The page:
McQueen’s masterful film is the kind that works on multiple levels simultaneously—as pure pulp entertainment but also as a commentary on how often it feels…
Today’s most notorious event at the Cannes Film Festival, as anticipated from Day One, was the out-of-competition early morning press screening of Danish director Lars von Trier’s “The House That Jack Built,” starring Matt Dillon and Bruno Ganz, with brief appearances by Uma Thurman and Riley Keough. A well-known grandstanding provocateur, von Trier is again being welcomed into the elite fold of Cannes artistes after a seven-year hiatus in disgrace.
His calculated bad-boy history at this festival goes away back to his 1991 appearance with “Europa,” when he spurned the jury’s technical prize, calling jury president Roman Polanski a midget. Later that night, two American critic friends came upon him symbolically setting fire to his award on the beach for the benefit of a Danish TV crew.
Nevertheless, von Trier is normally a director to be taken seriously. Films including “Breaking the Waves,” “Antichrist,” and “Nymphomaniac I and II” have challenged conventional thinking about the connection between body and soul, and between pleasure and pain. That said, the 175-minute “The House That Jack Built” comes off as a pretentious emperor’s-new-clothes stunt of a film, with von Trier cheekily testing just how much violation his audience is willing to accept.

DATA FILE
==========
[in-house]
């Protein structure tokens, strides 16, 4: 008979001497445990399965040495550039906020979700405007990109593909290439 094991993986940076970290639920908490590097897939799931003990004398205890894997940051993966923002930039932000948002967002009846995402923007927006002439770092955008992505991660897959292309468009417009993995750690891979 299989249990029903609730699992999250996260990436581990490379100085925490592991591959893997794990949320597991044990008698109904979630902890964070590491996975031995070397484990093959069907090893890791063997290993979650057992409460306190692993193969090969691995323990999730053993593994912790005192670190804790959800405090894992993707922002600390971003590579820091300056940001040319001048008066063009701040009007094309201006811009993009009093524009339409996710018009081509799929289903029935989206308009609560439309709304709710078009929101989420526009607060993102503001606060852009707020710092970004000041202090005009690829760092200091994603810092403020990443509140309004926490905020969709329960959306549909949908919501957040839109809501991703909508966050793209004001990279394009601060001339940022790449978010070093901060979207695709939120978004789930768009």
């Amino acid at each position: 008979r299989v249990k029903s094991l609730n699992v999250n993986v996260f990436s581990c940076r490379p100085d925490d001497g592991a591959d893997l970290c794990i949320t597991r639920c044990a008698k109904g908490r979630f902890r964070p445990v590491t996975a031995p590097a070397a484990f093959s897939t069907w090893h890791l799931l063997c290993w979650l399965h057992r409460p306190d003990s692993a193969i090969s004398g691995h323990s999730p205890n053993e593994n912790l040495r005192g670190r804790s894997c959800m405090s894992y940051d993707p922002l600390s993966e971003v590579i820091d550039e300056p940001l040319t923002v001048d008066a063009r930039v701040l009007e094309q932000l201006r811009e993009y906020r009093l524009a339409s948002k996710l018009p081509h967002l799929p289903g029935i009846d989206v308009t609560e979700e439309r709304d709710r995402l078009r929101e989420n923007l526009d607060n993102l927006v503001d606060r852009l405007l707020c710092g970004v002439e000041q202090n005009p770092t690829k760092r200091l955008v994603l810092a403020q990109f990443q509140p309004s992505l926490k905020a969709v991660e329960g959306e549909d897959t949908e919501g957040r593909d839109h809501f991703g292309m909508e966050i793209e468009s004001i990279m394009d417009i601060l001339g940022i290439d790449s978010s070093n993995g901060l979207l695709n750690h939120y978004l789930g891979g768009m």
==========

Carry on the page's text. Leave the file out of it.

Jack (Dillon) is a self-identified serial killer, who is followed over the film’s five episodes, which involve the torture and murder primarily of women, plus two children and the occasional mutilation. A running narration on the soundtrack involves Jack in conversation with Verge (Ganz), a character who could be assumed to be a therapist, judging by the thrust of the dialogue, but who is ultimately revealed to be something more sinister.
For three-quarters of the running time, “The House That Jack Built” is a clunky rambling film with a homemade look. The whole point seems to be von Trier’s relish of the details of the grisly murders of women, an exercise in pure savagery, with Jack later storing up the corpses in a walk-in freezer and sometimes posing them for photos.
Inserted into the narrative of the murderer’s adventures in gratuitous violence are ponderous asides in the form of art reproductions, animation, diagrams, and text, as if reflecting upon Jack’s malformed psyche within the greater scope of art, religion, and world history. There’s even a YouTube clip of pianist Glenn Gould playing Bach like a madman.
Von Trier increasingly aims for the metaphysical, but at its center his film contains one small and sniveling statement, an ironic aggrieved cry that cuts through the bogus intellectualism of “The House That Jack Built” to reveal the glaring foundation of this film. After verbally abusing a buxom blonde, he mutilates and kills her, whining to Verge, “Why is it always the man’s fault? Women are always victims … to be born male is to be born guilty.” “Why are they [women] always so stupid?” commiserates Verge.